Popular photo-manipulation apps like Instagram have built-in filters to jazz up normally mundane shots. These looks can be created in DaVinci Resolve, giving your video projects a hip, trendy feel.
The more distinct looks are all about tinting sections of the image in unconventional ways. A look is imposed onto the image, giving it a deliberate aesthetic viewpoint that edges it away from normalcy. Contaminating the shadows, mids, or highlights with anomalous color creates highly stylized looks that are very much in vogue right now, thanks to Instagram. In this two-part post, we’ll look into creating several of them.
The Reference Images
We’ll start with reference images of the palette we want and then impose that color scheme on a new photo. This will show us that a wide variety of looks can be dialed into a single shot given an array of reference material. Clients come into sessions wanting to see more extreme types of looks all the time, so it’s important for the colorist to be able to “read” the reference image and adapt it to the project at hand.
Here are the looks we’ll be recreating (images courtesy of Shutterstock):
The image we’ll be applying our looks to is a favorite of mine, an image of a smiling woman in a car. The image has a nice initial exposure with sharp focus and intact upper and lower registers.
Let’s perform an initial balance on our image. The blacks are lifted in the original shot, so I’ve brought them down to around zero IRE and raised the mids to compensate for the resulting darkness. The whites in the background seem fine, but they’re a touch off so I’ve white-balanced for exact white. The image’s saturation feels fine, so I don’t affect that at all.
Here’s the initial balance. It’s pretty basic; I haven’t touched the image too much aside from crushing the blacks and compensating for the darkness in the midtones somewhat.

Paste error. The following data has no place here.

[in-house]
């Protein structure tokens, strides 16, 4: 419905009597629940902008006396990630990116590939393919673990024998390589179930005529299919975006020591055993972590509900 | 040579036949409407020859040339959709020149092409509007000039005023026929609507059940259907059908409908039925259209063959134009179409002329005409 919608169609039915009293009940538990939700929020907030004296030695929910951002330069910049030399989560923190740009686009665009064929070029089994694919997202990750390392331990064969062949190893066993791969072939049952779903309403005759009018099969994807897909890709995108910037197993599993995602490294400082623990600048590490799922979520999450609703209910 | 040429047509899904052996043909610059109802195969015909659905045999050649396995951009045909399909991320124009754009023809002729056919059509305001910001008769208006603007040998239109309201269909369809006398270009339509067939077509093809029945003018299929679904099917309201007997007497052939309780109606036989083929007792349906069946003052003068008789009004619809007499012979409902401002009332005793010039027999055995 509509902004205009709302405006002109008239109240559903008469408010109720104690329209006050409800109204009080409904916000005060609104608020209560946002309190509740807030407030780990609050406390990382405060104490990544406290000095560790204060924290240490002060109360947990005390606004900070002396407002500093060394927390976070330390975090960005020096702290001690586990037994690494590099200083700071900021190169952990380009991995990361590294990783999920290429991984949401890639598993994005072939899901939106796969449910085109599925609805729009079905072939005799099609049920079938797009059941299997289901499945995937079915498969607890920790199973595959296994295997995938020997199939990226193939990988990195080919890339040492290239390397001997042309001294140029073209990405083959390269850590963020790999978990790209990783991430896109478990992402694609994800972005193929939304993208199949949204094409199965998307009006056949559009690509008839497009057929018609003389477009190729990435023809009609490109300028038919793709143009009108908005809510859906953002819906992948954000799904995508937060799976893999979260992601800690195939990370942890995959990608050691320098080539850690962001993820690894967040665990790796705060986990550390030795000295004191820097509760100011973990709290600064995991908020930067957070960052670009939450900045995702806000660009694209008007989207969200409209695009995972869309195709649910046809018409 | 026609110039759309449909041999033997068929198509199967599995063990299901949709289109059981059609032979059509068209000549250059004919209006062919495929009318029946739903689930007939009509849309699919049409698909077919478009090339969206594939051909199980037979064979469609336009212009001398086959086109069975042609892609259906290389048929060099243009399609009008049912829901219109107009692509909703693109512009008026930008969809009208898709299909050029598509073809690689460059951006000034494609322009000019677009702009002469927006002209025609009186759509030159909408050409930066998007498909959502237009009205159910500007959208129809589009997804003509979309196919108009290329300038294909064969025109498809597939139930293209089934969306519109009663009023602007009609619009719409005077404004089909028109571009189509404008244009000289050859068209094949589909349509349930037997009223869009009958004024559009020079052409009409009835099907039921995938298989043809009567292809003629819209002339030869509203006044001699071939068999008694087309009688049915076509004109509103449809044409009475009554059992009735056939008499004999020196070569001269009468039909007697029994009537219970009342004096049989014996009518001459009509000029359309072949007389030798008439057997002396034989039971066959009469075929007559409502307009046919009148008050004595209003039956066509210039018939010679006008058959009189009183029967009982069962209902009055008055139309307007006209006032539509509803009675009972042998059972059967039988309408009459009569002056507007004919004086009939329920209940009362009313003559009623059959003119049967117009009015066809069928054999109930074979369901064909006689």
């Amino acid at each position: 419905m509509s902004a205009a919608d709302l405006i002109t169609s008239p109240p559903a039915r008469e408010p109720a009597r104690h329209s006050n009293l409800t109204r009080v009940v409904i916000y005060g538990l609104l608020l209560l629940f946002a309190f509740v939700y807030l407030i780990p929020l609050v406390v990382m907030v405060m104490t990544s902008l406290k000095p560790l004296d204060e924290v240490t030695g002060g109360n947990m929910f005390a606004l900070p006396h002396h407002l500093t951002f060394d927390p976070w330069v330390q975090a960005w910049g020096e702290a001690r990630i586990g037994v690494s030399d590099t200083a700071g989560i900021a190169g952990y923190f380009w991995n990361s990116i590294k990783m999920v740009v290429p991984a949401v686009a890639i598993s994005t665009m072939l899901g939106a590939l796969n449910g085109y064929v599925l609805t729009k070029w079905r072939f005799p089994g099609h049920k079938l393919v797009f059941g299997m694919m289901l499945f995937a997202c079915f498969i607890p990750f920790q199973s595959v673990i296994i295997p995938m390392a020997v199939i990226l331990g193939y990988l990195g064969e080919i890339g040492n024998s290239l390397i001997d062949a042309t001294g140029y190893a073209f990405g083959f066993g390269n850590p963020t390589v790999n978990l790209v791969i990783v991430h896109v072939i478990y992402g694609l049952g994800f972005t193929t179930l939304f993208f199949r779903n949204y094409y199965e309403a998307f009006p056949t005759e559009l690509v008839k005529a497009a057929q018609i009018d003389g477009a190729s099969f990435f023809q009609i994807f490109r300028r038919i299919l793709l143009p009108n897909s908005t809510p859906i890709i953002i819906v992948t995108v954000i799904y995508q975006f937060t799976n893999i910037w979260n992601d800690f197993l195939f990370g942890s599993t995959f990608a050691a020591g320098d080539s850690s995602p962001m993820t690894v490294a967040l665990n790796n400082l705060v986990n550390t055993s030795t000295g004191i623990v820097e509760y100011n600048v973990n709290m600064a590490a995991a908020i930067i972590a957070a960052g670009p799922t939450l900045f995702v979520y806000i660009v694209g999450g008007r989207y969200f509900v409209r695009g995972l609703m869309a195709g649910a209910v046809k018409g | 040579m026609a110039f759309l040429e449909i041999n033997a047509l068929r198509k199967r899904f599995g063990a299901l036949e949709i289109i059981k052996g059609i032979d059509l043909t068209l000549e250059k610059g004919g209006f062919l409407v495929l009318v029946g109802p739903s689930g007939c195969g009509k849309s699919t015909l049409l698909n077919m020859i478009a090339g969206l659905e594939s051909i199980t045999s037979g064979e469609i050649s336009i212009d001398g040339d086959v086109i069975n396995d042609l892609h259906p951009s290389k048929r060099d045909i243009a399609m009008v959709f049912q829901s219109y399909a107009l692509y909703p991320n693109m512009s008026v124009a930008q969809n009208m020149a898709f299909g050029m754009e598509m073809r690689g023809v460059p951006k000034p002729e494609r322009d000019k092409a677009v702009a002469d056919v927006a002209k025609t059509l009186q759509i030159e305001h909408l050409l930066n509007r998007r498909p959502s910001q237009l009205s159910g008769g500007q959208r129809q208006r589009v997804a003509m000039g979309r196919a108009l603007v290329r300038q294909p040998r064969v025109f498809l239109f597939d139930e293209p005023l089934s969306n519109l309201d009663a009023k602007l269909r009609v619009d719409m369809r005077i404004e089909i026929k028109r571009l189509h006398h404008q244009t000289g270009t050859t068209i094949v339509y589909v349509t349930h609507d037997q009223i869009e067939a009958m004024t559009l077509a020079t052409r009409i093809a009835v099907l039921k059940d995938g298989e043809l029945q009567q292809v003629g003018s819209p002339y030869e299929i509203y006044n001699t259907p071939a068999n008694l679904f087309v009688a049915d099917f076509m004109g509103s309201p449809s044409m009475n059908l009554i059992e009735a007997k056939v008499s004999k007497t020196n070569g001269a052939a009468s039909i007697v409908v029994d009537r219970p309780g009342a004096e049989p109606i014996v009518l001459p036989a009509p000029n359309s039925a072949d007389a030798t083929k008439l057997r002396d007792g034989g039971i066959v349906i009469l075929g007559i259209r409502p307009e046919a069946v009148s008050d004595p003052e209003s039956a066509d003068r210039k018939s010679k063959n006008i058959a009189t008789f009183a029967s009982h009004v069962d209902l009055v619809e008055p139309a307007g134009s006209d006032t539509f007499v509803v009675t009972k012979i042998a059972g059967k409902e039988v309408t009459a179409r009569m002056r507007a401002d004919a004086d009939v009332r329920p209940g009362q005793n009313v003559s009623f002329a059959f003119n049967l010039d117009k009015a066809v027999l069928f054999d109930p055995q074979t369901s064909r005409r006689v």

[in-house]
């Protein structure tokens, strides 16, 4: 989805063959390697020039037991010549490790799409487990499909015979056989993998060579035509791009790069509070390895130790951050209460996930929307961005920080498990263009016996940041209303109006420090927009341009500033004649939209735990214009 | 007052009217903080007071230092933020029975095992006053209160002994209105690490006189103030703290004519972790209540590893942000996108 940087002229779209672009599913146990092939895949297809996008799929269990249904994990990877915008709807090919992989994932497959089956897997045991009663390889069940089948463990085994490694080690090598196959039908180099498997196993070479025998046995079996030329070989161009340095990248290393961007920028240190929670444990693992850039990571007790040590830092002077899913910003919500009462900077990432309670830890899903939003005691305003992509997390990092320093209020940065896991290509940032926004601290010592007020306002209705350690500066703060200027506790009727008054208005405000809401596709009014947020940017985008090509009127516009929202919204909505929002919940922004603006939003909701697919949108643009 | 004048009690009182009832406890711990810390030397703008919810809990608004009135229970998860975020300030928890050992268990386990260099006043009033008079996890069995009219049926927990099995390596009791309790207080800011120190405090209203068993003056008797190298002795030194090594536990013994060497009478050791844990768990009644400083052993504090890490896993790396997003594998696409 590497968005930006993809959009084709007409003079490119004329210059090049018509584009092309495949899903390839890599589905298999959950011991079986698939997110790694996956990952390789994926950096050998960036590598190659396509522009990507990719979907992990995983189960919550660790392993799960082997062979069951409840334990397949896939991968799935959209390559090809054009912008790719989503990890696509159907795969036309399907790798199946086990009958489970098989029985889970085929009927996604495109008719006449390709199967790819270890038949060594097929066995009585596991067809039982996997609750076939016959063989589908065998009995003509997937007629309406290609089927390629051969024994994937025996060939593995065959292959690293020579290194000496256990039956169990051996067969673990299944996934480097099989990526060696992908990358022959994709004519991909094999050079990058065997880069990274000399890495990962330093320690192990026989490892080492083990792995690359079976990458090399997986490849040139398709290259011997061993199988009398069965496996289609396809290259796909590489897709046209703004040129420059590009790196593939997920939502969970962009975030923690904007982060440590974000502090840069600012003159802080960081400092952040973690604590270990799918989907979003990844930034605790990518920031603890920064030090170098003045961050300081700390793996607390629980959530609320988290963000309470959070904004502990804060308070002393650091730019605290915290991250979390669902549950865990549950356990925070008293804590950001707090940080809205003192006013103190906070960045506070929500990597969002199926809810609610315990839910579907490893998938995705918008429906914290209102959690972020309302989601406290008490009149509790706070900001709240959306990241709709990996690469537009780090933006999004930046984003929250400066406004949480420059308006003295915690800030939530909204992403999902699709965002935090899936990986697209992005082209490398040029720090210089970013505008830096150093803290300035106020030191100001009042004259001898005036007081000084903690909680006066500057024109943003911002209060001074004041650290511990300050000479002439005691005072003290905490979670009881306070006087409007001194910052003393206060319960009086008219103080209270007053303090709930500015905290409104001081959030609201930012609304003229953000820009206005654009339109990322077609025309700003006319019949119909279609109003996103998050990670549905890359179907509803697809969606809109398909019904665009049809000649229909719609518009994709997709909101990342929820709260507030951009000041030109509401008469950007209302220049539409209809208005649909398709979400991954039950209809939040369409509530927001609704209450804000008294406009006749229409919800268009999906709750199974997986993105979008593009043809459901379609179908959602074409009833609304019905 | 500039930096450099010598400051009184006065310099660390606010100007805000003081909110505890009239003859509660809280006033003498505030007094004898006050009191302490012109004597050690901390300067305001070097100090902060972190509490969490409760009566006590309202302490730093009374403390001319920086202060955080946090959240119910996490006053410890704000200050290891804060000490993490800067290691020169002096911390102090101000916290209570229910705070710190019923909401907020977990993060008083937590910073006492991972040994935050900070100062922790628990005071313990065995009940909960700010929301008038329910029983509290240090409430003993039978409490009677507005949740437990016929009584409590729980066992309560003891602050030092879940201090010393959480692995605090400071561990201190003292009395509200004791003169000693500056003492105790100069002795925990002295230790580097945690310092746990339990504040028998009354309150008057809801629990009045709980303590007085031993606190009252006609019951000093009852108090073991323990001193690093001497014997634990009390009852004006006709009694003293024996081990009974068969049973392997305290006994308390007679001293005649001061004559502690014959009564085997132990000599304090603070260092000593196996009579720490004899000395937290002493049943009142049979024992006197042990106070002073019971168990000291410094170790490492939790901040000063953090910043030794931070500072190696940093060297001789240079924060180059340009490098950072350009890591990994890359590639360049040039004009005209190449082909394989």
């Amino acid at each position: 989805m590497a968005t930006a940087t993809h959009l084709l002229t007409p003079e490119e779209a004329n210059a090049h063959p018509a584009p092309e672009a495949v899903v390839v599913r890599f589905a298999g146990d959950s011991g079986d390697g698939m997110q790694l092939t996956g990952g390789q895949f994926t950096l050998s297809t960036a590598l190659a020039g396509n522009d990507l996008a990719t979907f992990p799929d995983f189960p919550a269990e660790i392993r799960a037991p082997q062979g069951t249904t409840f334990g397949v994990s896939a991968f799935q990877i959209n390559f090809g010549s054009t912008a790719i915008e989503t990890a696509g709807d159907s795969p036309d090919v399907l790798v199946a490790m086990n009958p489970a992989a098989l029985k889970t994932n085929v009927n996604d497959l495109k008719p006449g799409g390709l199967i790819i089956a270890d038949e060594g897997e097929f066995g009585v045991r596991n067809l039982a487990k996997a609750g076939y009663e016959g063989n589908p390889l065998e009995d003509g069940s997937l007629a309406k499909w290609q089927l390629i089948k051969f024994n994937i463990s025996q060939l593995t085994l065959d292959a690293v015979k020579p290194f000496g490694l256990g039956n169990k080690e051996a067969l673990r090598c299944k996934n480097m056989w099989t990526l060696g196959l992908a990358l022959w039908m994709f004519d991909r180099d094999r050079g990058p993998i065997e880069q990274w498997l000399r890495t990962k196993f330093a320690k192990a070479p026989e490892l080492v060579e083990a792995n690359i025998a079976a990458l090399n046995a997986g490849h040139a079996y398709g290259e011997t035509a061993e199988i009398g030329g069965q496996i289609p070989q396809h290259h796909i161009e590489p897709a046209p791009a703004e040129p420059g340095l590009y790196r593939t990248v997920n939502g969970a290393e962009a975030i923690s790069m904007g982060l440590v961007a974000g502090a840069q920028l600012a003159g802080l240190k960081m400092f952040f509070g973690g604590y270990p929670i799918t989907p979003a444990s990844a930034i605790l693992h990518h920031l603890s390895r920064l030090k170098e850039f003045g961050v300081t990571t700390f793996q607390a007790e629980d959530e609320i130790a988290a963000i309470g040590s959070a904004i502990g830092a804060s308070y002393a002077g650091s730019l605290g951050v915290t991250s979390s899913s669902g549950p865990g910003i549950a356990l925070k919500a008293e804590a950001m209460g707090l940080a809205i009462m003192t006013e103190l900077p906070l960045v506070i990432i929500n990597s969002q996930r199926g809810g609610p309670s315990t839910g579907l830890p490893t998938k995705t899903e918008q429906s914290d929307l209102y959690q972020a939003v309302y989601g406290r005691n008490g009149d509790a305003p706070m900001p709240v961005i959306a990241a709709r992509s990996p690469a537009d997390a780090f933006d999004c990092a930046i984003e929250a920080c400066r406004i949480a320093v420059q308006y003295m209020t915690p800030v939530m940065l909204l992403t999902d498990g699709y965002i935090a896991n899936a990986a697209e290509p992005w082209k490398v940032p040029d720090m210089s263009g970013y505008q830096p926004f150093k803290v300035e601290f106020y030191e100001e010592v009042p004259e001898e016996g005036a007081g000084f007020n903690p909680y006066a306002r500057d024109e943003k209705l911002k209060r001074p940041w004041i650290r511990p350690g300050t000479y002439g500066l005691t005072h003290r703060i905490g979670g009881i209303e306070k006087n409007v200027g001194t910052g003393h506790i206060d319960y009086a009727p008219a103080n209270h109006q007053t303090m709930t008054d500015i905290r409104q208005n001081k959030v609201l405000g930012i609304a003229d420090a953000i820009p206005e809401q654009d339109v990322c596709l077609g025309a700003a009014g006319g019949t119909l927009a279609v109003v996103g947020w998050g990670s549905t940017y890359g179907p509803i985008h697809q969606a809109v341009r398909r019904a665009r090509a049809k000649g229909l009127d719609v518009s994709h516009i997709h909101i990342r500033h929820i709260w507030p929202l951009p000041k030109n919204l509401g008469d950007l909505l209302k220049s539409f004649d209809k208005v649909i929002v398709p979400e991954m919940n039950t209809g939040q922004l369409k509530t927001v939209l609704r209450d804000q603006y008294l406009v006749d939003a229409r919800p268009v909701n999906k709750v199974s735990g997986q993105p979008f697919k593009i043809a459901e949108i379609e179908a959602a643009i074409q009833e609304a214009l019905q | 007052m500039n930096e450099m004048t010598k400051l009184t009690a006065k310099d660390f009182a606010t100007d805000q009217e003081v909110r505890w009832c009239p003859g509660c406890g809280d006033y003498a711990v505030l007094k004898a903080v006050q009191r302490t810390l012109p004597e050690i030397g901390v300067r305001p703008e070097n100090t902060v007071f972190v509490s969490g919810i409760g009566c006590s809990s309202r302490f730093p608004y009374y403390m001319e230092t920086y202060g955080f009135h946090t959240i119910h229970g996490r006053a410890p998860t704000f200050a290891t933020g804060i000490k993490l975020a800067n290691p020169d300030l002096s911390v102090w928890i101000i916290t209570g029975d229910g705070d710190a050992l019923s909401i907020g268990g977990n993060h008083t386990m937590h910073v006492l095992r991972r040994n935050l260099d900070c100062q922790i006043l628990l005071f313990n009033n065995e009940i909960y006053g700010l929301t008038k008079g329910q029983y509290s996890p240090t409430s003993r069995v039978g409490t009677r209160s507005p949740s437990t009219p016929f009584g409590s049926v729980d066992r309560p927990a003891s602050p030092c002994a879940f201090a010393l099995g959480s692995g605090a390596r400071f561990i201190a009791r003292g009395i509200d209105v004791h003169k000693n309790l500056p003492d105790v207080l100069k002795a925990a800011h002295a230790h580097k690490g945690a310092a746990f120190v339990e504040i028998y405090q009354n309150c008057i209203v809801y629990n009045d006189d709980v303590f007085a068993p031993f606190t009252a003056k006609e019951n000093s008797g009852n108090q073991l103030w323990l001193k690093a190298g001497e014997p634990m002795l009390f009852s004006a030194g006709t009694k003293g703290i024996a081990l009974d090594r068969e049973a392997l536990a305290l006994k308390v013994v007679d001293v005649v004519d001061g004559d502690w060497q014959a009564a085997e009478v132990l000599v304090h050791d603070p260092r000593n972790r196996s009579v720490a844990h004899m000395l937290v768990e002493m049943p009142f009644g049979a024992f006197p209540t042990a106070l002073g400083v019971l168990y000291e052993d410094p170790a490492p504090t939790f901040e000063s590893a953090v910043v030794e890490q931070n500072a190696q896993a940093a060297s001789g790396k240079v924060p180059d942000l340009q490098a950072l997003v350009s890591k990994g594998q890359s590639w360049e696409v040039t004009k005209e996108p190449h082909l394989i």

Approaching the Instagram-Style Grade
Vintage images are often characterized by their lack of color correction. The unprocessed nature of vintage images give them their distinct look, hearkening to a time before color correction and deliberate image filtration were so readily available to mass audiences.
An image search for Polaroid images often yields the presence of color tints in the shadows and highlights. The overall image may have a color cast and natural vignetting could be present. Correcting to lessen these effects is the usual strategy, but in this case, we’re going to enhance them. Don’t worry, the irony that we’re now using color manipulation to get back to an uncorrected look is not lost on me.
We’ll see that a big contributor to our modern Instagram looks are their tinted blacks, and to a lesser degree, tinted whites, and skewed midtones. Black is important because it provides a reference point for the eye. When you remove that reference, a lack of cognitive reconciliation occurs and the image becomes more complex to us from a color standpoint.
Read the full article on PremiumBeat’s blog.